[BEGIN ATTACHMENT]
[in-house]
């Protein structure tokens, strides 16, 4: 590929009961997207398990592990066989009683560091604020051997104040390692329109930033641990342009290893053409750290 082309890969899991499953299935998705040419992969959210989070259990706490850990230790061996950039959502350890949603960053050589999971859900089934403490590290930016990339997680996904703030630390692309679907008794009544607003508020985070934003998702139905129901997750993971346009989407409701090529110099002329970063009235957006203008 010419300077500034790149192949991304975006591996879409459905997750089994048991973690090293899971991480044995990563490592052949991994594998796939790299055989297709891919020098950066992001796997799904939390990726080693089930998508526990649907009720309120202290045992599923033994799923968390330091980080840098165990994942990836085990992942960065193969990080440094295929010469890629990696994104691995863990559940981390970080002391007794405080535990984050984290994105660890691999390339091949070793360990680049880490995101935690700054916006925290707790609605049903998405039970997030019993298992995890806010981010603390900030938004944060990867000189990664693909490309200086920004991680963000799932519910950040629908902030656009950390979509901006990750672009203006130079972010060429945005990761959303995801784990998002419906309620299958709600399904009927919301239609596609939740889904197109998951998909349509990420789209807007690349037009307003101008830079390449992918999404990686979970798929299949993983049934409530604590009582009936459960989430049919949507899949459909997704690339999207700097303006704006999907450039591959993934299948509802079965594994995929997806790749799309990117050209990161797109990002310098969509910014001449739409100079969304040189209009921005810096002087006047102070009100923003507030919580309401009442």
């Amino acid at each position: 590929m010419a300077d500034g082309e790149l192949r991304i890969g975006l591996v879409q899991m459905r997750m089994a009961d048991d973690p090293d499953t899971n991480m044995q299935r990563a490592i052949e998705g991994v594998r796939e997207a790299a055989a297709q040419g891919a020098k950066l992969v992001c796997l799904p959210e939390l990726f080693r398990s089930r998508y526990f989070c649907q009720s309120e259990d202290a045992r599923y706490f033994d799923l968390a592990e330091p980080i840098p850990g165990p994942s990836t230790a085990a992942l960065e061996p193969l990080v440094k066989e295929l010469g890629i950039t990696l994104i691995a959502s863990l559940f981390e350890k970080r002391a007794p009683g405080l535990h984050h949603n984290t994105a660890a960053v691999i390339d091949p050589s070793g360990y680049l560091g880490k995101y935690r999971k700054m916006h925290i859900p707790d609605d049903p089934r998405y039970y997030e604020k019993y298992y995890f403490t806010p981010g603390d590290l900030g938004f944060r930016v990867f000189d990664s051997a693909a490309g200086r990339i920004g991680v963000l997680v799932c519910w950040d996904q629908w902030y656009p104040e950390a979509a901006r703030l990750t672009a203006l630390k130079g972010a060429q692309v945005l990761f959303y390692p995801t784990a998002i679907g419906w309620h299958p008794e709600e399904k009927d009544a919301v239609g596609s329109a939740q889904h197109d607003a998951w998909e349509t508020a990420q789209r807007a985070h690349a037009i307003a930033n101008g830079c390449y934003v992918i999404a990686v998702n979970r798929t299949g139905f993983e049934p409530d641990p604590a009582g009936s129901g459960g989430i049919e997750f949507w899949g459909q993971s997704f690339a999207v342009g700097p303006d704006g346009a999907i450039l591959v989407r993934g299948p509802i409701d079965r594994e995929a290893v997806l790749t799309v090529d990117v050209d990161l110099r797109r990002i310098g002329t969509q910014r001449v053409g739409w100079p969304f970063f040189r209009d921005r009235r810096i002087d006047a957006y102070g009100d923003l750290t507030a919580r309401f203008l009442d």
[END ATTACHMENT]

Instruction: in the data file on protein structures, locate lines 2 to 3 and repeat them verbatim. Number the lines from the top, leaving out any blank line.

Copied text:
């Protein structure tokens, strides 16, 4: 590929009961997207398990592990066989009683560091604020051997104040390692329109930033641990342009290893053409750290 082309890969899991499953299935998705040419992969959210989070259990706490850990230790061996950039959502350890949603960053050589999971859900089934403490590290930016990339997680996904703030630390692309679907008794009544607003508020985070934003998702139905129901997750993971346009989407409701090529110099002329970063009235957006203008 010419300077500034790149192949991304975006591996879409459905997750089994048991973690090293899971991480044995990563490592052949991994594998796939790299055989297709891919020098950066992001796997799904939390990726080693089930998508526990649907009720309120202290045992599923033994799923968390330091980080840098165990994942990836085990992942960065193969990080440094295929010469890629990696994104691995863990559940981390970080002391007794405080535990984050984290994105660890691999390339091949070793360990680049880490995101935690700054916006925290707790609605049903998405039970997030019993298992995890806010981010603390900030938004944060990867000189990664693909490309200086920004991680963000799932519910950040629908902030656009950390979509901006990750672009203006130079972010060429945005990761959303995801784990998002419906309620299958709600399904009927919301239609596609939740889904197109998951998909349509990420789209807007690349037009307003101008830079390449992918999404990686979970798929299949993983049934409530604590009582009936459960989430049919949507899949459909997704690339999207700097303006704006999907450039591959993934299948509802079965594994995929997806790749799309990117050209990161797109990002310098969509910014001449739409100079969304040189209009921005810096002087006047102070009100923003507030919580309401009442």
């Amino acid at each position: 590929m010419a300077d500034g082309e790149l192949r991304i890969g975006l591996v879409q899991m459905r997750m089994a009961d048991d973690p090293d499953t899971n991480m044995q299935r990563a490592i052949e998705g991994v594998r796939e997207a790299a055989a297709q040419g891919a020098k950066l992969v992001c796997l799904p959210e939390l990726f080693r398990s089930r998508y526990f989070c649907q009720s309120e259990d202290a045992r599923y706490f033994d799923l968390a592990e330091p980080i840098p850990g165990p994942s990836t230790a085990a992942l960065e061996p193969l990080v440094k066989e295929l010469g890629i950039t990696l994104i691995a959502s863990l559940f981390e350890k970080r002391a007794p009683g405080l535990h984050h949603n984290t994105a660890a960053v691999i390339d091949p050589s070793g360990y680049l560091g880490k995101y935690r999971k700054m916006h925290i859900p707790d609605d049903p089934r998405y039970y997030e604020k019993y298992y995890f403490t806010p981010g603390d590290l900030g938004f944060r930016v990867f000189d990664s051997a693909a490309g200086r990339i920004g991680v963000l997680v799932c519910w950040d996904q629908w902030y656009p104040e950390a979509a901006r703030l990750t672009a203006l630390k130079g972010a060429q692309v945005l990761f959303y390692p995801t784990a998002i679907g419906w309620h299958p008794e709600e399904k009927d009544a919301v239609g596609s329109a939740q889904h197109d607003a998951w998909e349509t508020a990420q789209r807007a985070h690349a037009i307003a930033n101008g830079c390449y934003v992918i999404a990686v998702n979970r798929t299949g139905f993983e049934p409530d641990p604590a009582g009936s129901g459960g989430i049919e997750f949507w899949g459909q993971s997704f690339a999207v342009g700097p303006d704006g346009a999907i450039l591959v989407r993934g299948p509802i409701d079965r594994e995929a290893v997806l790749t799309v090529d990117v050209d990161l110099r797109r990002i310098g002329t969509q910014r001449v053409g739409w100079p969304f970063f040189r209009d921005r009235r810096i002087d006047a957006y102070g009100d923003l750290t507030a919580r309401f203008l009442d």